Tips to reduce food waste

Tags: Food

Author: Amanda Pokki

You’re not only solving your own problem, but a global issue.

Apples on the ground (Joshua Hoehne from Unsplash)


Food production causes 8 % of all greenhouse gas emissions, uses 24 % of the freshwater supply, and accounts for 28 million tonnes of fertiliser and pesticide use. Globally, about one third of all food that is produced goes to waste and it has an enormous impact on the environment. That’s the same as going home with three bags of groceries and just dropping one on the ground and letting it go to waste. That means a huge portion of resources used for growing food, as well as the land used for farming and cattle feeding ground is being used for no purpose at all!(1)

In Finland people throw out 120-160 million kilos of food every year. Domestic food waste produces roughly a third of the food waste and is the biggest contributor in the supply chain. In total 400-500 million kilos of food are thrown away in Finland. On average, that means that each of us throws out 20-25 kg away per year, worth over 100 euros!(2)

It usually comes down to not planning, changing situations, lack of skills or simply not bothering to cook. Many don’t know how to use food scraps, or don’t want to. Clearly, food going bad before having time to use it is the biggest reason that we throw food away. (3) More than 20 % of your environmental footprint comes from what you eat. (4) Reducing food waste at home is a simple, yet incredibly efficient way to reduce your environmental impact! Below you can find a list of ways to reduce your food waste.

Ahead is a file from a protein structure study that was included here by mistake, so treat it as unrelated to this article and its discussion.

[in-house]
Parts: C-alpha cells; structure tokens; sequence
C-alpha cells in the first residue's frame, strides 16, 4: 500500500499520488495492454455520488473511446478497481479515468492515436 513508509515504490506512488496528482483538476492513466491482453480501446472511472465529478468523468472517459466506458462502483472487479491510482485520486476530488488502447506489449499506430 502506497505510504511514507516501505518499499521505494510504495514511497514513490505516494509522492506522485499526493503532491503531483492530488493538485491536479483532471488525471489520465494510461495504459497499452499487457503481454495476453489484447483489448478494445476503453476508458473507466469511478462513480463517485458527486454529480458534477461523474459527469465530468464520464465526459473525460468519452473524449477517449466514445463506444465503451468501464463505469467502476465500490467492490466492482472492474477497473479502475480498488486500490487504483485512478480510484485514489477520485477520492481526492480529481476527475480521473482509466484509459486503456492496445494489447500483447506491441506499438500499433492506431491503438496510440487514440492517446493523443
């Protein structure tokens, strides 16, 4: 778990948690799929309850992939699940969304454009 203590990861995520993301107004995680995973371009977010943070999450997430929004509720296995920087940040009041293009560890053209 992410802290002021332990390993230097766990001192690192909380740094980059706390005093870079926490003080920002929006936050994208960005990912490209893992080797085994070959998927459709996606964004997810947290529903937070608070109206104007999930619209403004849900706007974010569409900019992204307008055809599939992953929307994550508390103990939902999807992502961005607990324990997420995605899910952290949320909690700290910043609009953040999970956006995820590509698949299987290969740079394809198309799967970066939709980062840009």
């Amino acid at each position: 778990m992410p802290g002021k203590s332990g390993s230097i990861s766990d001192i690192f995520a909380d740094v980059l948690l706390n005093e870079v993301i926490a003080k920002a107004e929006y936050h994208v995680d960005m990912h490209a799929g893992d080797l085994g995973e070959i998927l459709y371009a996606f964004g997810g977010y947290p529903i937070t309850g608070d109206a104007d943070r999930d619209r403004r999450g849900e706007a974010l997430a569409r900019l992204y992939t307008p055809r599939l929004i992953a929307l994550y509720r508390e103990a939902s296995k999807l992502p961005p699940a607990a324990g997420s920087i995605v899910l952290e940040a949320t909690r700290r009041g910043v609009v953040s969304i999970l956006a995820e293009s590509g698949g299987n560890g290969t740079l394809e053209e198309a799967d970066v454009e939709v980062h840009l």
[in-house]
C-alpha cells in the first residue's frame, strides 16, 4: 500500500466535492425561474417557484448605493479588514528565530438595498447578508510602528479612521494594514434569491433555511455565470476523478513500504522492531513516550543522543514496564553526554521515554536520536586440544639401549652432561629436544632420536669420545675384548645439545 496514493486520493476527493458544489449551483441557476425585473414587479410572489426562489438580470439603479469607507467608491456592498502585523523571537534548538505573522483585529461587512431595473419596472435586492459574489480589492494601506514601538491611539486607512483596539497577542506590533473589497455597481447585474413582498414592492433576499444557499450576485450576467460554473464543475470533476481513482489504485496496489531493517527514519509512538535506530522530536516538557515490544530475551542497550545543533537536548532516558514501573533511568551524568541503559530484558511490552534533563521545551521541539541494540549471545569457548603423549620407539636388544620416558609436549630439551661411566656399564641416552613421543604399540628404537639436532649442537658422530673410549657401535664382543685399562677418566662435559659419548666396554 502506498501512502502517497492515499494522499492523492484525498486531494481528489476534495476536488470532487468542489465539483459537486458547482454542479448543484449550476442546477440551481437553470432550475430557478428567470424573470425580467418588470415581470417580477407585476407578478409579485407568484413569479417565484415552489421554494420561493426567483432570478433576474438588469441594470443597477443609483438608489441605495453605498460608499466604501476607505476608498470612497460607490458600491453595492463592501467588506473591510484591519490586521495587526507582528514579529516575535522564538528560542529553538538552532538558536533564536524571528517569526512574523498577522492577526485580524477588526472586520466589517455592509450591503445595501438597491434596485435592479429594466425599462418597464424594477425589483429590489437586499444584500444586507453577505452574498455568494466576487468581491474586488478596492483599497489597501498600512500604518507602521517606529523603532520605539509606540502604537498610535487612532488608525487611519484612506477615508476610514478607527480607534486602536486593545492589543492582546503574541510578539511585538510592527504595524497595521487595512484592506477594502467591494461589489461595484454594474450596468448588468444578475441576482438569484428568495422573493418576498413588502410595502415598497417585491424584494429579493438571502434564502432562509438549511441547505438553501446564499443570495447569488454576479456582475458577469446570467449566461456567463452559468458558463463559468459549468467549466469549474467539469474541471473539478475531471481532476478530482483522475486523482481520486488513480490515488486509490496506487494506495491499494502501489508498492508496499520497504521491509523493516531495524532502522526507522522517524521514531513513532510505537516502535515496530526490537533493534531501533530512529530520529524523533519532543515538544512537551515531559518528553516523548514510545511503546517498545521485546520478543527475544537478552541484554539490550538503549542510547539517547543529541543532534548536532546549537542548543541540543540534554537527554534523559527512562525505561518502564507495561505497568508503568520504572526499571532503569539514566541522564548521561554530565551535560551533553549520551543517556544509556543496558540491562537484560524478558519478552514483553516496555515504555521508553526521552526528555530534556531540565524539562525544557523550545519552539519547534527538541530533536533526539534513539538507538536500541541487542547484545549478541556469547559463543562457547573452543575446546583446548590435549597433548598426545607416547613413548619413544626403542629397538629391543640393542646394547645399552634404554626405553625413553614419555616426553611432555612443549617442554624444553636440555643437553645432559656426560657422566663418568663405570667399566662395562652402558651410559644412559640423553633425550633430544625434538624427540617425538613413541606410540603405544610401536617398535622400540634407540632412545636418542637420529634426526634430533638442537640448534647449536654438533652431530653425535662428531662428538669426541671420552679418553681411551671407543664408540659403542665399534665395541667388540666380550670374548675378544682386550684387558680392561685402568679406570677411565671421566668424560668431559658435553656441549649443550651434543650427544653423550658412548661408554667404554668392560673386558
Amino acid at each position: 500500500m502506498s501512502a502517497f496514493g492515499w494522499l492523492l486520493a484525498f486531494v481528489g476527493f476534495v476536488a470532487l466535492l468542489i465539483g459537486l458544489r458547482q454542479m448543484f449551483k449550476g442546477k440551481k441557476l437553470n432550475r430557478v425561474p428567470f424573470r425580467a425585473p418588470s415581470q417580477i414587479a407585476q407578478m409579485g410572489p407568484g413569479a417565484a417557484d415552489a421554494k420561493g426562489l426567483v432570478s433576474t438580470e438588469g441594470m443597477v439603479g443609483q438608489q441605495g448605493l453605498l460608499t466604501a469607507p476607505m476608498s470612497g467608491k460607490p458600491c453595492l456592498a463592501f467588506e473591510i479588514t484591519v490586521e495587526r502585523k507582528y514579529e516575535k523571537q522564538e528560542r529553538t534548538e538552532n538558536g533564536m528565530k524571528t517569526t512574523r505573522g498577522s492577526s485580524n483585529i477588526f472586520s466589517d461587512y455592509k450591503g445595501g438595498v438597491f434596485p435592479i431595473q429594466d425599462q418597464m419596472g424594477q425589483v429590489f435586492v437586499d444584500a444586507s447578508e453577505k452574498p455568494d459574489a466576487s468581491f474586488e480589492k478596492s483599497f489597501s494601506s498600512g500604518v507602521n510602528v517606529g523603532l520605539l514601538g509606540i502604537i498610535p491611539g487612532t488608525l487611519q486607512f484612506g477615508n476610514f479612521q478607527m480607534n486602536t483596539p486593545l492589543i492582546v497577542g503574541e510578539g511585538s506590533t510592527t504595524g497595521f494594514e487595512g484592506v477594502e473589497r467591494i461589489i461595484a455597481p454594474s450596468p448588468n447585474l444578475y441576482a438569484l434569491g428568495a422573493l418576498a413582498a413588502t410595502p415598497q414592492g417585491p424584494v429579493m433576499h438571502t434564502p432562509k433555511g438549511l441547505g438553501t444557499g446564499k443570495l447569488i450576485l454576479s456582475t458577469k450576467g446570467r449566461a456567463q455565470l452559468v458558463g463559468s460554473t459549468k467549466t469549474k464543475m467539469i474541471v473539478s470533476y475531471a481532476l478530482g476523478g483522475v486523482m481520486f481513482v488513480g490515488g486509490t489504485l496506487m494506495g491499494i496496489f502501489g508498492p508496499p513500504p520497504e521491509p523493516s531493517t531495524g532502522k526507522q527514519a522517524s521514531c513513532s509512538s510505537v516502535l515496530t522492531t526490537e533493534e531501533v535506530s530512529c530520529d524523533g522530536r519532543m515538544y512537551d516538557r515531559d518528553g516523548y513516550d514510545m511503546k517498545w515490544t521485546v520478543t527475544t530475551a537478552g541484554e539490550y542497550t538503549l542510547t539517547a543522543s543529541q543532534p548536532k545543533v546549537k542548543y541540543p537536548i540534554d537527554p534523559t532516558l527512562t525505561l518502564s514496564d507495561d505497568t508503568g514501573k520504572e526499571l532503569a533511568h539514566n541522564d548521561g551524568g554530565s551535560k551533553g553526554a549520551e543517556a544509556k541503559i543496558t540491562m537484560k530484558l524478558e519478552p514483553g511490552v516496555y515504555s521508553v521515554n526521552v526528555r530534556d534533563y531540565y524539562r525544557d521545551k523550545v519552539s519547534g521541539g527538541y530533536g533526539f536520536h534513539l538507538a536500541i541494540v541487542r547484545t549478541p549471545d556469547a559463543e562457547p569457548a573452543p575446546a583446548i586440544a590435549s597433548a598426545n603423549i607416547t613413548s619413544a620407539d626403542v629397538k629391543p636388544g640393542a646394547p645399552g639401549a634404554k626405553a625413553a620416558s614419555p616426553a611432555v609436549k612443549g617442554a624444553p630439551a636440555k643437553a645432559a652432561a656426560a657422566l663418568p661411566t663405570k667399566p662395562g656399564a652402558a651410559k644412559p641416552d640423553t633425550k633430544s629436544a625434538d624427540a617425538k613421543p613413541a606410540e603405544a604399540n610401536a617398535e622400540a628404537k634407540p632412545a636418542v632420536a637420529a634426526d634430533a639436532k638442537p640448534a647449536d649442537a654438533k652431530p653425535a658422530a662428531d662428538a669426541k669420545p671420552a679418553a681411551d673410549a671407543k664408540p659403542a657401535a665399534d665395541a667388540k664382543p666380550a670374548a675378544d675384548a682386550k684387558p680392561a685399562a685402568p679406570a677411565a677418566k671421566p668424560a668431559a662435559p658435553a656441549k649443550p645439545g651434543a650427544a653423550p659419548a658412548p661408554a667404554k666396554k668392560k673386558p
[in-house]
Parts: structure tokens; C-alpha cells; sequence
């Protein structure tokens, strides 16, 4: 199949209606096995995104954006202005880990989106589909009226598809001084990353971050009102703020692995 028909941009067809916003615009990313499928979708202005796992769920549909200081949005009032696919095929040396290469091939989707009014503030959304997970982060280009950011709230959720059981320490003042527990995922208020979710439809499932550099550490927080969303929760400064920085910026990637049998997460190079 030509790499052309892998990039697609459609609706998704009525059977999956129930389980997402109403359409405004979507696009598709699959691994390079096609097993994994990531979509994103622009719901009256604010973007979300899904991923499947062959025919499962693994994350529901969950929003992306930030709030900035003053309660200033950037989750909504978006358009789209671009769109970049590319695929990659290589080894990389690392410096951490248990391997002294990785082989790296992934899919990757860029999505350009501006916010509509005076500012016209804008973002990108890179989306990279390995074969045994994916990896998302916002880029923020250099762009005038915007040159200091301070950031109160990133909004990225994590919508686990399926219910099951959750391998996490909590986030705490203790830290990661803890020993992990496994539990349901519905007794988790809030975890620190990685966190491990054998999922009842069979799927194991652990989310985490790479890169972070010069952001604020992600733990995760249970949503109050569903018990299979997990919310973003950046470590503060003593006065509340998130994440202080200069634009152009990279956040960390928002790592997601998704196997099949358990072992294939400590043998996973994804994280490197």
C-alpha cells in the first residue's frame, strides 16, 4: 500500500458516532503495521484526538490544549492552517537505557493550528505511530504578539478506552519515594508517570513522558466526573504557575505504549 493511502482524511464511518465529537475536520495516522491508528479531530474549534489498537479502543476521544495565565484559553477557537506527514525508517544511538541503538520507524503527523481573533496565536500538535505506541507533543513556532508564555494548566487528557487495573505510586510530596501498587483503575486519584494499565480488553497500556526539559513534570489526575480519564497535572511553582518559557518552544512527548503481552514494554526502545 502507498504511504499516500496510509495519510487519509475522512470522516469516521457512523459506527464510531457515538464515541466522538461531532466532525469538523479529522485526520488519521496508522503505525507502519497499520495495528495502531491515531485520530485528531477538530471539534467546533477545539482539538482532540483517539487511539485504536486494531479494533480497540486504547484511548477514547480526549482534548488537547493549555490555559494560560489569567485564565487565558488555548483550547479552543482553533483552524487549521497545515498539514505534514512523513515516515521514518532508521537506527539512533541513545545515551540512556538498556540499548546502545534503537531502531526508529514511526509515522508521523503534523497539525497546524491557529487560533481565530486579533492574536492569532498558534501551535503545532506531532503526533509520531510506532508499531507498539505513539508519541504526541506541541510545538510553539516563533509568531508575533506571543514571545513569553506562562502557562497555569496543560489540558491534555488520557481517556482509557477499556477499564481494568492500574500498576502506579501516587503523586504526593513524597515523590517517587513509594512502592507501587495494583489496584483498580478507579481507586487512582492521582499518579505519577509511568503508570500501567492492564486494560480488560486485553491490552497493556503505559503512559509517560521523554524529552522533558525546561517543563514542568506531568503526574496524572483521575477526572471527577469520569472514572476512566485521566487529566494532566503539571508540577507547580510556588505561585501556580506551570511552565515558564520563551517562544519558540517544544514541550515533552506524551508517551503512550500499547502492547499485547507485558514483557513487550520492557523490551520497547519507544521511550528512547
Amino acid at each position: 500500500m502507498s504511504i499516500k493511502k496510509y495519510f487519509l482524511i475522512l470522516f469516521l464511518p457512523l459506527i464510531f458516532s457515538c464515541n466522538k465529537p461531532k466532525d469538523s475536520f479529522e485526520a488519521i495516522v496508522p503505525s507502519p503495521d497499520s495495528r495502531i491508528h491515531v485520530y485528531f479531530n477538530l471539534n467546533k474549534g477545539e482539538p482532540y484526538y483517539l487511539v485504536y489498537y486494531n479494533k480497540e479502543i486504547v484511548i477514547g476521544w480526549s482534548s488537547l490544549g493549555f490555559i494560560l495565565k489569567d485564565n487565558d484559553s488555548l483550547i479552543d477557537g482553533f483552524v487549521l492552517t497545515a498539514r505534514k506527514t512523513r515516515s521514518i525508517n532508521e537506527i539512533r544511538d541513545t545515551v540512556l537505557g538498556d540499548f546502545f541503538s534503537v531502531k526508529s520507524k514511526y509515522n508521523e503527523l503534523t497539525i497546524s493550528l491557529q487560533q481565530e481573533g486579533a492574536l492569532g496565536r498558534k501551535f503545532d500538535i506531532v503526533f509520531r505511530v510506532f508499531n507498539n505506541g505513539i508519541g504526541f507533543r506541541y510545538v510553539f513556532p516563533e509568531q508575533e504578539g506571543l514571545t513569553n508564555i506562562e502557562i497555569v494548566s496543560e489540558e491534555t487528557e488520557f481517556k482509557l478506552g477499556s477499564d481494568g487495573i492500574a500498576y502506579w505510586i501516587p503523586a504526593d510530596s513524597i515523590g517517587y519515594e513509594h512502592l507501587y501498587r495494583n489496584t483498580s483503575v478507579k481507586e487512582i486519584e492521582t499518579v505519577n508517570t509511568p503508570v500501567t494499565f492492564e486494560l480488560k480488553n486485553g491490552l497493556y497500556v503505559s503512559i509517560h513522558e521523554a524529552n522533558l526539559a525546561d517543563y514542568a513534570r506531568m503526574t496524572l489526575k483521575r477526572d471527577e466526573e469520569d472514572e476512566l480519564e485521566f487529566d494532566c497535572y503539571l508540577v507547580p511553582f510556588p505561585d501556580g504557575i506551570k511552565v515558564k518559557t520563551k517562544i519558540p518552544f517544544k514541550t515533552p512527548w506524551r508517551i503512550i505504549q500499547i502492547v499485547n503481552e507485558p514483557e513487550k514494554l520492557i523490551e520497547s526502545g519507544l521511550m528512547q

1. Plan your meals before going to the store and write a grocery list. This way you know what you need and won’t end up buying things you don’t have a plan for.

2. Check your fridge and pantry before shopping. This might be obvious, but this way you will avoid buying something you already have. You can also plan to make food with an ingredient that is going bad soon, using it before you have to throw it away.

3. Don’t go to the store when you’re hungry or you might do some impulse buying.

4. At the store, try to choose ripe fruit and vegetables, rather than choosing the half-ripe ones. You may save them from being thrown away!

5. Know the difference between the “use by” and “best before” date. Food that has passed its “use by” date should be thrown out. Food that has been stored properly can still be eaten after the best before date.

6. Rely on your senses rather than the best before date! It’s easy to look at a best before date and chuck something in the biowaste bin but remember that if the food or ingredient looks good, and smells good and tastes good, there’s probably nothing wrong with it.

7. Use your freezer! You can use it to store many ingredients, just remember to check the contents every once in a while.

8. Using see through containers to store your left-over food might help you reduce food waste. It is so easy to forget something in a Tupperware box, but if you can see the contents, it’s much easier to keep track what you have in your fridge!